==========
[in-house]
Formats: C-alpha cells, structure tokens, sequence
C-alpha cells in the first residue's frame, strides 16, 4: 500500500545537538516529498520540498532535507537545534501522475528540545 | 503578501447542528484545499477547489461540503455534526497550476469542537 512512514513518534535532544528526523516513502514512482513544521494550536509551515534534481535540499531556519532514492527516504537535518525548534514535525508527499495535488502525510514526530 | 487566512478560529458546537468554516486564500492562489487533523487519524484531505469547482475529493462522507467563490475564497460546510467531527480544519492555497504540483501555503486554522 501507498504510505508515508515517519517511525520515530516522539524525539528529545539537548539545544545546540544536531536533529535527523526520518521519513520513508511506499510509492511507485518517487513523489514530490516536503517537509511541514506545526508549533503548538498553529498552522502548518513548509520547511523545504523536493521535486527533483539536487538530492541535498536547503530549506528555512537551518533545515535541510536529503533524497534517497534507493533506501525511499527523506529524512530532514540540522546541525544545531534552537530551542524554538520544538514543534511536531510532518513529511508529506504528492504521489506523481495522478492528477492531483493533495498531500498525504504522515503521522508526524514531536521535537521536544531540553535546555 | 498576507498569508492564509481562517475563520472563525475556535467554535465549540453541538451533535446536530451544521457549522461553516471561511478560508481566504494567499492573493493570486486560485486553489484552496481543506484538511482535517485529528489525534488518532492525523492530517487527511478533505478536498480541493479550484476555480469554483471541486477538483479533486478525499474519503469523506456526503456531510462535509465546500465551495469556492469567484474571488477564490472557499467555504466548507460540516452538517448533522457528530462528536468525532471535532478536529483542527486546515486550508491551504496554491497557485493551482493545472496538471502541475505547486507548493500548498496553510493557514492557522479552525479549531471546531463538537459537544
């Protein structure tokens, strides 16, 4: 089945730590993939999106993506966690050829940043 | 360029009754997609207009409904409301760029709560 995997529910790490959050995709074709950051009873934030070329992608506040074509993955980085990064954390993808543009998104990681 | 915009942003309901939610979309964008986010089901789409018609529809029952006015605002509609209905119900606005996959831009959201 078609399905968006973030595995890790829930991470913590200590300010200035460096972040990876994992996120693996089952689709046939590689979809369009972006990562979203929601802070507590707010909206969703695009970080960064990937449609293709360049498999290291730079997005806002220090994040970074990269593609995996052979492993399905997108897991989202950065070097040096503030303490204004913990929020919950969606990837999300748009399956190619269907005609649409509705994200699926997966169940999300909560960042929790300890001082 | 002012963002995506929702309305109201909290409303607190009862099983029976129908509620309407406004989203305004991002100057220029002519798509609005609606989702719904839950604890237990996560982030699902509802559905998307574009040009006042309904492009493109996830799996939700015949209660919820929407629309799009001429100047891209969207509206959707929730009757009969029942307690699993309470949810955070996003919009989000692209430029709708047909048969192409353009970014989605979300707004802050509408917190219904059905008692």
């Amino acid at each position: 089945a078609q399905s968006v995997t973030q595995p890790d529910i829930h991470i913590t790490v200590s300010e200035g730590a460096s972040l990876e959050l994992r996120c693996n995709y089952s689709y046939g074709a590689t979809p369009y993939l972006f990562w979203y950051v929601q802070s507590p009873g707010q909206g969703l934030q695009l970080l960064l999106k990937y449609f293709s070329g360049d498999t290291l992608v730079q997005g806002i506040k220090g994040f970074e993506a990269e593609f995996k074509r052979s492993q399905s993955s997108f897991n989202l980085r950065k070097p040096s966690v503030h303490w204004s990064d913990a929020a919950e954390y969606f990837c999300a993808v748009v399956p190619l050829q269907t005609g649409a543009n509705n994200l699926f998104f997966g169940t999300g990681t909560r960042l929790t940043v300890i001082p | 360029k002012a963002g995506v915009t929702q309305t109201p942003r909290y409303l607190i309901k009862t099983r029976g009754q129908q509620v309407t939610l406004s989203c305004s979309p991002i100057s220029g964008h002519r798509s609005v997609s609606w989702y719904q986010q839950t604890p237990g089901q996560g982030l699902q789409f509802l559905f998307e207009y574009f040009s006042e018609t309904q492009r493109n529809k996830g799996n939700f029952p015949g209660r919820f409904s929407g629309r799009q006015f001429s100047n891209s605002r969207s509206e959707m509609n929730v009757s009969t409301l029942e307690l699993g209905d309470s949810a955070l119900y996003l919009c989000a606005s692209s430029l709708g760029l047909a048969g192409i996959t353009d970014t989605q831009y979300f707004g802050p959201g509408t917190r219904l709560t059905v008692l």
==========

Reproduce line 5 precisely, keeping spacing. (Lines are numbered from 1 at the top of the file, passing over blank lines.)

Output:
């Amino acid at each position: 089945a078609q399905s968006v995997t973030q595995p890790d529910i829930h991470i913590t790490v200590s300010e200035g730590a460096s972040l990876e959050l994992r996120c693996n995709y089952s689709y046939g074709a590689t979809p369009y993939l972006f990562w979203y950051v929601q802070s507590p009873g707010q909206g969703l934030q695009l970080l960064l999106k990937y449609f293709s070329g360049d498999t290291l992608v730079q997005g806002i506040k220090g994040f970074e993506a990269e593609f995996k074509r052979s492993q399905s993955s997108f897991n989202l980085r950065k070097p040096s966690v503030h303490w204004s990064d913990a929020a919950e954390y969606f990837c999300a993808v748009v399956p190619l050829q269907t005609g649409a543009n509705n994200l699926f998104f997966g169940t999300g990681t909560r960042l929790t940043v300890i001082p | 360029k002012a963002g995506v915009t929702q309305t109201p942003r909290y409303l607190i309901k009862t099983r029976g009754q129908q509620v309407t939610l406004s989203c305004s979309p991002i100057s220029g964008h002519r798509s609005v997609s609606w989702y719904q986010q839950t604890p237990g089901q996560g982030l699902q789409f509802l559905f998307e207009y574009f040009s006042e018609t309904q492009r493109n529809k996830g799996n939700f029952p015949g209660r919820f409904s929407g629309r799009q006015f001429s100047n891209s605002r969207s509206e959707m509609n929730v009757s009969t409301l029942e307690l699993g209905d309470s949810a955070l119900y996003l919009c989000a606005s692209s430029l709708g760029l047909a048969g192409i996959t353009d970014t989605q831009y979300f707004g802050p959201g509408t917190r219904l709560t059905v008692l």